It was pretty inevitable that I would cry at The Fault in Our Stars. I cried at the book, I cried at the advert and I cried at the songs. So, yes, I cried at the film. A lot.
There was a huge amount of hype surrounding the film adaptation of John Green’s best-selling novel and it seemed as if an audience, predominately female, predominately teenager, were already firmly in place to watch and adore the film, perhaps without hesitation or thought. Green’s gentle but intelligent writing style translated well into the film and Shailene Woodley’s narration did a great job of conveying Hazel’s bittersweet first-person narrative. Both Woodley and Ansel Elgort were wonderful in bringing such beloved characters to life and, for me, they were the perfect incarnations of Hazel and Augustus.
I couldn’t help but notice how much the film really nailed the whole iPhone/text relationship, the montage of Hazel checking her phone increasingly often whilst waiting for Gus’ reply pretty much the perfect portrayal of any love-sick young person in the twenty-first century. We’ve all seen the use of text messages and emails clumsily introduced into a film, but the graphics surrounding the texts and emails in TFiOS were very clever and realistic. The makers clearly knew their target audience and they did well to capture the normality, as well as the irregularlity, of teenage life.
The soundtrack was also pretty great, with a surprisingly British cast comprised of artists such as Ed Sheeran, Birdy, Charli XCX and Tom Odell. My favourite track has to be Birdy’s haunting ‘What About Angels’ which would have almost definitely made me cry without being in association with the book. This girl has far too much talent for someone so young.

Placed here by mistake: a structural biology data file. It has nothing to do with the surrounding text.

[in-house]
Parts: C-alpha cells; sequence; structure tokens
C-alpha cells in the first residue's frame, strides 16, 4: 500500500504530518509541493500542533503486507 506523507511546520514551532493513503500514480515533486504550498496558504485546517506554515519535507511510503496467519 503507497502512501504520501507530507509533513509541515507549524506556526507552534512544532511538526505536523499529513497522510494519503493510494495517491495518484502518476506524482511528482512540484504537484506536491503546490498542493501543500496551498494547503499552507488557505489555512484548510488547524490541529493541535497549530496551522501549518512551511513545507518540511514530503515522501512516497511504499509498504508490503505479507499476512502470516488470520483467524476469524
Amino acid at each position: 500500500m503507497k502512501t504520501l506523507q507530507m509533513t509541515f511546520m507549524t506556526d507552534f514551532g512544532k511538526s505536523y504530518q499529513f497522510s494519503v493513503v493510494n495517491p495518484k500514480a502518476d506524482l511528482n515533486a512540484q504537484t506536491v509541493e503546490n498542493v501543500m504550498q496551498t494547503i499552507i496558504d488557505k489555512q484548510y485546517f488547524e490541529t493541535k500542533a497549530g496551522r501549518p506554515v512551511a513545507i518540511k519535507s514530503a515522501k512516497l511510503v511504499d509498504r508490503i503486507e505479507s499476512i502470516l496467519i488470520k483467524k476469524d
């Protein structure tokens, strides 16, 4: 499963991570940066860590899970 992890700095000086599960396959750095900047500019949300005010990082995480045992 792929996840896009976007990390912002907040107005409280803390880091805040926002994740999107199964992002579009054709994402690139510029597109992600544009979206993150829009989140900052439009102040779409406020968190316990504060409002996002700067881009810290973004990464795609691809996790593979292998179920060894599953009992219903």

I wasn’t surprised that the writers decided to get rid of Augustus’ dead girlfriend because it kind of ruins the purity of his relationship with Hazel a little. It did, however, change the nature of their relationship and made it perhaps a bit too sickly sweet. I liked the fact that he had emotional baggage in the book – it made him a little more human and their relationship a little more normal. By removing her entirely they almost glorified his innocence a little too much. I’m not sure if that makes sense to anyone else, but I can understand why the decision was made. I just felt it was a shame to miss out on adding some complexity to their romance.
So overall, I loved the film. Of course. I always knew I would. I cried from Amsterdam until the end and my friends had to endure my awkward nose sniffling and quiet sobbing for over an hour as I wept profusely into my Minstrels. I feel like a lot of people might be put off by its infamous slushiness and by the almost hysterical hype surrounding it online, but it holds so much more than just emotional porn (is that a thing?!) for teens. The Fault in Our Stars teaches us to celebrate life, whatever kind we have, and to learn how to accept our faults – both figuratively, and in the metaphorical sense of fate that Green intended with his titular Shakespearian reference. The film is cliché, of course it is, but it also isn’t at the same time. I think it will touch a lot more hearts than expected and I’m sure that the box office earnings have already proven that.
If you’re interested, I reviewed the book over a year ago, wayyy before a lot of the hype. I’m such a literary hipster. You can read it here.